20. Specific binding of an immunoreactive and biologically active 125I-labeled substance P derivative to mouse mesencephalic cells in primary culture

    International Nuclear Information System (INIS)

    Beaujouan, J.C.; Torrens, Y.; Herbet, A.; Daguet, M.C.; Glowinski, J.; Prochiantz, A.


    Binding characteristics of 125 I-labeled Bolton-Hunter substance P ([ 125 I]BHSP), a radioactive analogue of substance P, were studied with mesencephalic primary cultures prepared from embryonic mouse brain. Nonspecific binding represented no more than 20% of the total binding observed on the cells. In contrast, significant specific binding--saturable, reversible, and temperature-dependent--was demonstrated. Scatchard analysis of concentration-dependent binding saturation indicates a single population of noninteracting sites with a high affinity (Kd . 169 pM). Substance P and different substance P analogues were tested for their competitive potencies with regard to [ 125 I]BHSP binding. BHSP itself, substance P, (Tyr8)-substance P, and (nor-Leu11)-substance P strongly inhibited the binding. Good inhibition was also obtained with physalaemin and eledoisin, two peptides structurally related to substance P. When substance P C-terminal fragments were tested for their ability to compete with [ 125 I]BHSP binding, a good relationship was found between competitive activity and peptide length. Regional distribution of [ 125 I]BHSP binding sites was found using primary cultures obtained from different regions of embryonic mouse brain. Mesencephalic, hypothalamic, and striatal cultures had the highest [ 125 I]BHSP binding capacities, whereas cortical, hippocampal, and cerebellar cells shared only little binding activity. Finally, when mesencephalic cells were grown under conditions impairing glial development, [ 125 I]BHSP binding was not affected, demonstrating that binding sites are located on neuronal cells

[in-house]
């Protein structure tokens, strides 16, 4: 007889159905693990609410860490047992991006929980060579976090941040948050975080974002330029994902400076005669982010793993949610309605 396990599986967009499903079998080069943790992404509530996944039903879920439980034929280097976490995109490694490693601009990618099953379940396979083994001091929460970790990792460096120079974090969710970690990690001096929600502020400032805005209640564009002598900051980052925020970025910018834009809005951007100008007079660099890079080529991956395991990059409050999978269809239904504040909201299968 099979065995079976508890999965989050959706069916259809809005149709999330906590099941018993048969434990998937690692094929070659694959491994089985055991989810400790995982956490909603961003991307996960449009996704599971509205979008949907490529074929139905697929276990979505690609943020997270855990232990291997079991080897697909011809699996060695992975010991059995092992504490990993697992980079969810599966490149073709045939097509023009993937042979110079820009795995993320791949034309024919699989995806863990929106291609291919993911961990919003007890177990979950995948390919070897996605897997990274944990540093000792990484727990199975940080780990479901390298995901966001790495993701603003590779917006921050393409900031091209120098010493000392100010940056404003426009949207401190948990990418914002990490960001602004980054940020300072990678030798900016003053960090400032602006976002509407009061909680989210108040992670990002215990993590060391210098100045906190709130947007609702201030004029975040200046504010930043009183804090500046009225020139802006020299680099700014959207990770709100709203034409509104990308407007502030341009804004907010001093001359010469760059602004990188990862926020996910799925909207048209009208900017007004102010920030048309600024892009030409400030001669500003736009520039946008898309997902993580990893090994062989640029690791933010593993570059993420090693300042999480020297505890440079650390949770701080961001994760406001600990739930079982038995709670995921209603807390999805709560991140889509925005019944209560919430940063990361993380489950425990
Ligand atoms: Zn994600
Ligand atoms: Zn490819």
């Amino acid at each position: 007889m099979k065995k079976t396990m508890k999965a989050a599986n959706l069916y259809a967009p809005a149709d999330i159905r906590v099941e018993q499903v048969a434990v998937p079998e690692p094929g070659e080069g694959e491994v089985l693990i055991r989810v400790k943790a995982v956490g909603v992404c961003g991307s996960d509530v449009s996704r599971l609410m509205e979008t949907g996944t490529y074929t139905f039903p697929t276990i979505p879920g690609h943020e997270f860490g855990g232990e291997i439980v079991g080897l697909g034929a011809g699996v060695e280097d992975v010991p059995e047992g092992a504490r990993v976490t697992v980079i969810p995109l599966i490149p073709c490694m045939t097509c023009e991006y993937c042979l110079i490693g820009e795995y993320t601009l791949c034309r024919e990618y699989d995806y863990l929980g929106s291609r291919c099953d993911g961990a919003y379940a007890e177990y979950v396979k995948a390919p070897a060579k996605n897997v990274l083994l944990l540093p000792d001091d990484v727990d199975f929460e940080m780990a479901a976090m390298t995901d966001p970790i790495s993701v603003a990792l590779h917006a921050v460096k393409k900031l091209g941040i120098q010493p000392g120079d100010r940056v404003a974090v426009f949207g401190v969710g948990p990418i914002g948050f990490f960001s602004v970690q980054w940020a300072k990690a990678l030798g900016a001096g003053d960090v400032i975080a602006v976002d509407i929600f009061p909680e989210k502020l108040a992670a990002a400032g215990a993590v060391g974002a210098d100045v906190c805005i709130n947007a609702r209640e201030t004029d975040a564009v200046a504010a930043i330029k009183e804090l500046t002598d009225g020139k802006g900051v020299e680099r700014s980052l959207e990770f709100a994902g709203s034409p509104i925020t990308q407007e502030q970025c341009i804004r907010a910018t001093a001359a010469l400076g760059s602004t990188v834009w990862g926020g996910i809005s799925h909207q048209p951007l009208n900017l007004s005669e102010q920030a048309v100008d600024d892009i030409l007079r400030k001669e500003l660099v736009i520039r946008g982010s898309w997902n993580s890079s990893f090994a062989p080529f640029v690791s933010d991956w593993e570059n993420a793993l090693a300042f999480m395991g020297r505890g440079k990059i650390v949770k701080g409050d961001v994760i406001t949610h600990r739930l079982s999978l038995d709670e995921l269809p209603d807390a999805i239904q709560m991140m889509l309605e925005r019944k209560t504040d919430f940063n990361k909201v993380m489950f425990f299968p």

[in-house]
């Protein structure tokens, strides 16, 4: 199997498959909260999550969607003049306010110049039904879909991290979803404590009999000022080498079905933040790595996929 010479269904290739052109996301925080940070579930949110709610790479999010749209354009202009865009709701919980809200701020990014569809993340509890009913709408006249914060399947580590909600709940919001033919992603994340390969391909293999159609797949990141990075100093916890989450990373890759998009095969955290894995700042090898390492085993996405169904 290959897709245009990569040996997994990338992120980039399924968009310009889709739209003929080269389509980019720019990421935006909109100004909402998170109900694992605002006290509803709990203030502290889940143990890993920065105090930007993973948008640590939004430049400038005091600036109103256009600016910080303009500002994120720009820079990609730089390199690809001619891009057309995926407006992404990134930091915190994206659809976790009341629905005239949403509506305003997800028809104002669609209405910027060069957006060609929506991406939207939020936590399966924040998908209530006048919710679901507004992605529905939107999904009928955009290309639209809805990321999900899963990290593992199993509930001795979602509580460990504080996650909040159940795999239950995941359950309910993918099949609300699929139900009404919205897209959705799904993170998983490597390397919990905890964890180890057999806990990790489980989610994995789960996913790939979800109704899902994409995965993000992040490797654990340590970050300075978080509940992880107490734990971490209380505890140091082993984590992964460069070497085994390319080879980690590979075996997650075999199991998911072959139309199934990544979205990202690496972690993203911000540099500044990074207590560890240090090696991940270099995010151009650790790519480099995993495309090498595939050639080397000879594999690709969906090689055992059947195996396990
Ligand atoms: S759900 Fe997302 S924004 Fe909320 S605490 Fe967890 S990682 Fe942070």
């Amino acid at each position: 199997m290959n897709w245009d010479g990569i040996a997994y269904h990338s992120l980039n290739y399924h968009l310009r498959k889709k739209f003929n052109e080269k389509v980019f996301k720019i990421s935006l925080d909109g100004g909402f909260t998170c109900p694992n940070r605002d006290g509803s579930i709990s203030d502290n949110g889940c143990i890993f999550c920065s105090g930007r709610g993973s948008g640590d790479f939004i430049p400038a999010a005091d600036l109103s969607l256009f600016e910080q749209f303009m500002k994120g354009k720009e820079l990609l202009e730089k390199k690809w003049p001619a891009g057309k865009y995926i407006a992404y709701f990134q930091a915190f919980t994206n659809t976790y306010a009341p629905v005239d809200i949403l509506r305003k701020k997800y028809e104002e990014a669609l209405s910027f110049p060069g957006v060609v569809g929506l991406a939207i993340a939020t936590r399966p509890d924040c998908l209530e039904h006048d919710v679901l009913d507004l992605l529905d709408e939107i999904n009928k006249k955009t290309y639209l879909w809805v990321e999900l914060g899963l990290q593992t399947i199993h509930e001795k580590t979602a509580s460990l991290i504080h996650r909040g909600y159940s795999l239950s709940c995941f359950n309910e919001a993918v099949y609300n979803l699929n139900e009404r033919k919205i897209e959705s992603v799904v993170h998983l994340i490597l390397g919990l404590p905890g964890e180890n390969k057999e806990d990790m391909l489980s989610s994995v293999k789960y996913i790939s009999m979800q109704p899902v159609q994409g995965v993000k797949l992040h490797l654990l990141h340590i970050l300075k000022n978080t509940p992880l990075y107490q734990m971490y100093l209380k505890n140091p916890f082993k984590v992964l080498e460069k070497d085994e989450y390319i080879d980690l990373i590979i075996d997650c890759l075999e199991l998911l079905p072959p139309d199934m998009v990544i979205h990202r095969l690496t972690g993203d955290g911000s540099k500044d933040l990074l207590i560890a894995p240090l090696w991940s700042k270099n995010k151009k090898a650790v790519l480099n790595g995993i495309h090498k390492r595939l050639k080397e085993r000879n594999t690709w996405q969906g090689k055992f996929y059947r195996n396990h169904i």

1. Expression and Purification of Recombinant Human Basic Fibroblast Growth Factor Fusion Proteins and Their Uses in Human Stem Cell Culture. (United States)

    Imsoonthornruksa, Sumeth; Pruksananonda, Kamthorn; Parnpai, Rangsun; Rungsiwiwut, Ruttachuk; Ketudat-Cairns, Mariena


    To reduce the cost of cytokines and growth factors in stem cell research, a simple method for the production of soluble and biological active human basic fibroblast growth factor (hbFGF) fusion protein in Escherichia coli was established. Under optimal conditions, approximately 60-80 mg of >95% pure hbFGF fusion proteins (Trx-6xHis-hbFGF and 6xHis-hbFGF) were obtained from 1 liter of culture broth. The purified hbFGF proteins, both with and without the fusion tags, were biologically active, which was confirmed by their ability to stimulate proliferation of NIH3T3 cells. The fusion proteins also have the ability to support several culture passages of undifferentiated human embryonic stem cells and induce pluripotent stem cells. This paper describes a low-cost and uncomplicated method for the production and purification of biologically active hbFGF fusion proteins. © 2015 S. Karger AG, Basel.